Nicole Lizée

Photo: Steve Raegele

Although we live in neighbouring boroughs in Montréal, it’s on the phone that I speak with composer Nicole Lizée. But instead of creating distance, the object we’re using to communicate becomes a subject of conversation: has she ever considered composing a piece for telephones? She has, after all, made music using vintage video games, toys, novelty instruments like the stylophone, and a plethora of strange objects throughout the years. “No, but that’s a good idea, I’ll add it to my list of projects,” she says with a laugh. Maybe she’s joking, but it would come as no surprise to anyone if she actually did it at some point.

And don’t go thinking it’s just a gimmick; these elements, usually foreign to serious or concert music, are part and parcel of the composer’s creative approach. “The objects I use all have a sentimental value,” she says. “At a very young age, I started keeping a list of dream objects that I wanted to integrate in my work, stuff I grew up with, like the E.T. game, an absolutely unplayable videogame for the Atari 2600 considered the biggest flop ever in the history of videogames. Or the Omnichord, a bizarre instrument that I purchased as an adult, but that fascinated me ever since I heard it in the Eurythmics song “Love is a Stranger.” They’re imperfect objects, and therein lies their beauty, to me.”

Lizée is fascinated by obsolete technologies and their sometimes haphazard operation. Raised in a small Saskatchewan village, she grew up in a treasure trove that her father filled with all kinds of electronic devices he repaired and collected. Her unusual musical path took her from Chopin to heavy metal, movie soundtracks to ‘80s pop. She took this baggage with her in the McGill University classrooms where her eclectic approach wasn’t always unanimously approved. “When I presented Nicole Lizée my Master’s project, a concerto for turntables, certain members of the faculty applauded my originality, and others told me that it wasn’t a real instrument and that it couldn’t be included on sheet music.” Says Lizée. “Which is ludicrous, because, as a matter of fact, I had created a notation system specific to that instrument!”

Since graduating, her bold creative approach has been validated on many occasions: commissions came from all over the place – the Metropolitan Orchestra and Kronos Quartet, among others – and she’s received several prestigious awards. The latest of which is the Jan V. Matejcek Award for new classical music, which she received during SOCAN’s 2017 Awards Gala in Montréal, after a unanimous decision by the jury.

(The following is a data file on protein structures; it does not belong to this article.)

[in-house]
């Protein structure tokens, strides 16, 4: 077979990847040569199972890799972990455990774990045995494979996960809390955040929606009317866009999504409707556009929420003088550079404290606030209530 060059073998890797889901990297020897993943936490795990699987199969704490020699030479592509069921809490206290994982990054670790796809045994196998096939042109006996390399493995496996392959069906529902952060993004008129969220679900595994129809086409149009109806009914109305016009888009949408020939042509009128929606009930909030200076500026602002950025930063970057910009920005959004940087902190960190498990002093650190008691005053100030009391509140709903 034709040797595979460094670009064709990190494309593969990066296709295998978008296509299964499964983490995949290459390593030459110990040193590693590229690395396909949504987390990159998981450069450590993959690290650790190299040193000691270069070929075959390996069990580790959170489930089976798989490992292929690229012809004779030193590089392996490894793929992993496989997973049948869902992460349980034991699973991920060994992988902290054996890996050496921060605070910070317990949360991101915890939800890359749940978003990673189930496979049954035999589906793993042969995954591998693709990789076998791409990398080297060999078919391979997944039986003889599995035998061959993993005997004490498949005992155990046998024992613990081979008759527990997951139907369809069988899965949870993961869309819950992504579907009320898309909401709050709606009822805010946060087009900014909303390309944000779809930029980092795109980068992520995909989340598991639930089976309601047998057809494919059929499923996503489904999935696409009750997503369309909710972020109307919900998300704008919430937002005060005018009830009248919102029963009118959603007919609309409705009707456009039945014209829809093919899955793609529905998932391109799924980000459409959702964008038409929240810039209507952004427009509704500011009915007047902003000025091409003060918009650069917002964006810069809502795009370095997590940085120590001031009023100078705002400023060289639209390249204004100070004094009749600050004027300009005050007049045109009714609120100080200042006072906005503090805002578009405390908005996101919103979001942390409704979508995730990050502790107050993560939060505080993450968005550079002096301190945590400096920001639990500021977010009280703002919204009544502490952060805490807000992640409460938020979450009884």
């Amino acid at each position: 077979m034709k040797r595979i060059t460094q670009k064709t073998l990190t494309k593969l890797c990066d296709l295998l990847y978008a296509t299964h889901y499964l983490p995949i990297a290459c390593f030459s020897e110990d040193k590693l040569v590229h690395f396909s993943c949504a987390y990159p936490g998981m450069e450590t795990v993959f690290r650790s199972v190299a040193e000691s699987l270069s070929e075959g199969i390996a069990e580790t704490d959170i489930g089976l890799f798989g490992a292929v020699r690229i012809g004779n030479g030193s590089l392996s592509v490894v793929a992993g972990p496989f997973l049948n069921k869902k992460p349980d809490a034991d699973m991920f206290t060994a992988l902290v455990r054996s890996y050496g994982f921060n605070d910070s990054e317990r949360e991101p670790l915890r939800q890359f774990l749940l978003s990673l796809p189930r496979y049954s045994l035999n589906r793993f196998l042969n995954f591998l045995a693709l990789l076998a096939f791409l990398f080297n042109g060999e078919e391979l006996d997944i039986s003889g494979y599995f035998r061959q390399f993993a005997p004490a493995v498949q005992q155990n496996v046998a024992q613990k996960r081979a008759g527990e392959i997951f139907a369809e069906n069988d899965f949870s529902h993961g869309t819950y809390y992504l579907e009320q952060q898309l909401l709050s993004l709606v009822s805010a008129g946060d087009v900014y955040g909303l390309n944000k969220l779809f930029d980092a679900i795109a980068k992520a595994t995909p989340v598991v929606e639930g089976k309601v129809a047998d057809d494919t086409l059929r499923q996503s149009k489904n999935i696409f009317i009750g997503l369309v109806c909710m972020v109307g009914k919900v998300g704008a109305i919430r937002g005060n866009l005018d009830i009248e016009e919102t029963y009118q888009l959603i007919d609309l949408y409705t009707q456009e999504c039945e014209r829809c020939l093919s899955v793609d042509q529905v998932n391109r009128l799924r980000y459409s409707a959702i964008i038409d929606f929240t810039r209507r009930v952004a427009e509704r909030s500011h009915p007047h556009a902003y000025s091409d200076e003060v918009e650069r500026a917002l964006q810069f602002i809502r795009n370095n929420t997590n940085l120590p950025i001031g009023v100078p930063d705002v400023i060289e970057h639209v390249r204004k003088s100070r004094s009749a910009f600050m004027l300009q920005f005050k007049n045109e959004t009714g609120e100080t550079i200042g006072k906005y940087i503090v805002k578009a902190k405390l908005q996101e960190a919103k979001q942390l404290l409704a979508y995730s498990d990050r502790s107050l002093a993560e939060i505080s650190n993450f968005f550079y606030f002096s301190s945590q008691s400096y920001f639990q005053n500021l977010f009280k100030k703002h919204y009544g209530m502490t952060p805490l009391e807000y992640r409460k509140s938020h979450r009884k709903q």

“I was touched, because what means the most to me is the recognition of my peers and of the industry,” says Lizée. “The kind of music I do has nearly zero chances of ending up on the radio, so awards like these are helpful in promoting my work. I’ve immediately noticed increased attention to my work after I won the Jules Léger Award from the Canada Council for the Arts in 2013.”

Since 2012, her projects have grown exponentially, including several works inspired by the films of Alfred Hitchcock, Stanley Kubrick, David Lynch and Quentin Tarantino, where she manipulates and re-mixes them in a dialogue with solo musicians or orchestras. When she’s not composing for herself or creating her own images, Lizée’s is a highly prized and sought-after musical collaborator.

“I’m so thrilled to see people coming to me, because they recognize and appreciate the specificity of my work,” she says. “I recently received a request from Pat Steward, who was Bryan Adams’ drummer for a long time. He saw one of my concerts in Vancouver and really liked it. After contacting me, he commissioned a piece and simply said, ‘Do your thing.’ That’s the kind of collaboration I find exciting.”

Among the numerous projects that will keep her busy in the coming months, there’s the recording of Death to Kosmische, the piece commissioned by the famous Kronos Quartet, which catapulted her to success on the international scene. She’s also working on a collaboration with the band Collectif9. During Printemps Nordique, in April, she’ll present – alongside Innu rapper Samian – a work for the Montréal Symphony Orchestra inspired by Native legends.

“I don’t care about the genre, as long as it’s a bold and creative project,” says Lizée. “If I’m allowed to maintain my vision, and everybody works from the heart and with integrity, I’m happy.”